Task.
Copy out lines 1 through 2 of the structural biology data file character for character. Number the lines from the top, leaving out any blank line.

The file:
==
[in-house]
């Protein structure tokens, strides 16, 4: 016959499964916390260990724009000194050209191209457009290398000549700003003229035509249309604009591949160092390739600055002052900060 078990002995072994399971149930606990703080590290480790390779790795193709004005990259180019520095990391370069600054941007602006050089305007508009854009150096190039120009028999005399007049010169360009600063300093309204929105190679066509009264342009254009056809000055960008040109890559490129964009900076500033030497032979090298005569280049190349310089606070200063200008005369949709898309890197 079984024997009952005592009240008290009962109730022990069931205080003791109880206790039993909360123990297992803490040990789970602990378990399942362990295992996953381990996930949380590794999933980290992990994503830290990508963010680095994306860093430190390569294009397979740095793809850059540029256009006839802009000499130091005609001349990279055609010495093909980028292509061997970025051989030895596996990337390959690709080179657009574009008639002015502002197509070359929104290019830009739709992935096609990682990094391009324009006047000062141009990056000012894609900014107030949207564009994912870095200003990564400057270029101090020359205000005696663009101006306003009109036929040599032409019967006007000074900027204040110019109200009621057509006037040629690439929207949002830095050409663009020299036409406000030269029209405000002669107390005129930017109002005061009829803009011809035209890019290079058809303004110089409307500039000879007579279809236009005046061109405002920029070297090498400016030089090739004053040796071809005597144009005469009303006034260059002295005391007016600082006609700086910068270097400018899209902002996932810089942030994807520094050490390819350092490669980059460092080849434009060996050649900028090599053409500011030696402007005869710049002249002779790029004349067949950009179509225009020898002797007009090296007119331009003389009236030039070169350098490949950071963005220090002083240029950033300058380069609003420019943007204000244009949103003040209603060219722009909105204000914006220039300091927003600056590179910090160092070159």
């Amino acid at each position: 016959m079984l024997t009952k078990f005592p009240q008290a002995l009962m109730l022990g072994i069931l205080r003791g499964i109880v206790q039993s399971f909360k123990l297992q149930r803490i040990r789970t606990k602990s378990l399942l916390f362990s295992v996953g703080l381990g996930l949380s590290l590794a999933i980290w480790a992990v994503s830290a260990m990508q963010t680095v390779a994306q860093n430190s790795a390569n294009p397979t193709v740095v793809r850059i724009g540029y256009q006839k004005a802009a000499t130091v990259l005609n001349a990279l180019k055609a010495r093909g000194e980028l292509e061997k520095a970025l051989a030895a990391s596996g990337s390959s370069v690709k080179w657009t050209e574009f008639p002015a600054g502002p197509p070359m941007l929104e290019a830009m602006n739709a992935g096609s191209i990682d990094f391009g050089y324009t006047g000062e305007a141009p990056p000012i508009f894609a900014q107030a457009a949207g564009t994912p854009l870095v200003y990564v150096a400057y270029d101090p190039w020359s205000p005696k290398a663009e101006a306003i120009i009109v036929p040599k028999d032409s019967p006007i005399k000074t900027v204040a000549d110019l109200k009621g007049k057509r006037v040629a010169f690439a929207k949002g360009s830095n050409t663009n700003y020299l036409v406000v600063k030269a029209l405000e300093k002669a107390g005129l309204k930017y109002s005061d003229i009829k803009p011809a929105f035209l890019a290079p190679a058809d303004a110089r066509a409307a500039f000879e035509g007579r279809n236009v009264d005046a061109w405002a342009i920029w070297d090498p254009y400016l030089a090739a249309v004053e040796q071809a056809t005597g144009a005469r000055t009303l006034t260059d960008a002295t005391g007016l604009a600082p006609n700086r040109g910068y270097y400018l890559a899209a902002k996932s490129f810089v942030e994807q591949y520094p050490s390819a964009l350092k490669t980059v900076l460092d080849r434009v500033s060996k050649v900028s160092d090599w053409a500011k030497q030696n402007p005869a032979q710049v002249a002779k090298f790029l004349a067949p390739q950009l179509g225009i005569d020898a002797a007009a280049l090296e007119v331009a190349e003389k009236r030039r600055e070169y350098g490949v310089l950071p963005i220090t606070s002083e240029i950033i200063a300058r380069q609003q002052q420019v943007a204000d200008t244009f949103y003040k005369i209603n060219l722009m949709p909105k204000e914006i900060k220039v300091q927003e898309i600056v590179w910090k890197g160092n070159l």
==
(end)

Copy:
[in-house]
């Protein structure tokens, strides 16, 4: 016959499964916390260990724009000194050209191209457009290398000549700003003229035509249309604009591949160092390739600055002052900060 078990002995072994399971149930606990703080590290480790390779790795193709004005990259180019520095990391370069600054941007602006050089305007508009854009150096190039120009028999005399007049010169360009600063300093309204929105190679066509009264342009254009056809000055960008040109890559490129964009900076500033030497032979090298005569280049190349310089606070200063200008005369949709898309890197 079984024997009952005592009240008290009962109730022990069931205080003791109880206790039993909360123990297992803490040990789970602990378990399942362990295992996953381990996930949380590794999933980290992990994503830290990508963010680095994306860093430190390569294009397979740095793809850059540029256009006839802009000499130091005609001349990279055609010495093909980028292509061997970025051989030895596996990337390959690709080179657009574009008639002015502002197509070359929104290019830009739709992935096609990682990094391009324009006047000062141009990056000012894609900014107030949207564009994912870095200003990564400057270029101090020359205000005696663009101006306003009109036929040599032409019967006007000074900027204040110019109200009621057509006037040629690439929207949002830095050409663009020299036409406000030269029209405000002669107390005129930017109002005061009829803009011809035209890019290079058809303004110089409307500039000879007579279809236009005046061109405002920029070297090498400016030089090739004053040796071809005597144009005469009303006034260059002295005391007016600082006609700086910068270097400018899209902002996932810089942030994807520094050490390819350092490669980059460092080849434009060996050649900028090599053409500011030696402007005869710049002249002779790029004349067949950009179509225009020898002797007009090296007119331009003389009236030039070169350098490949950071963005220090002083240029950033300058380069609003420019943007204000244009949103003040209603060219722009909105204000914006220039300091927003600056590179910090160092070159």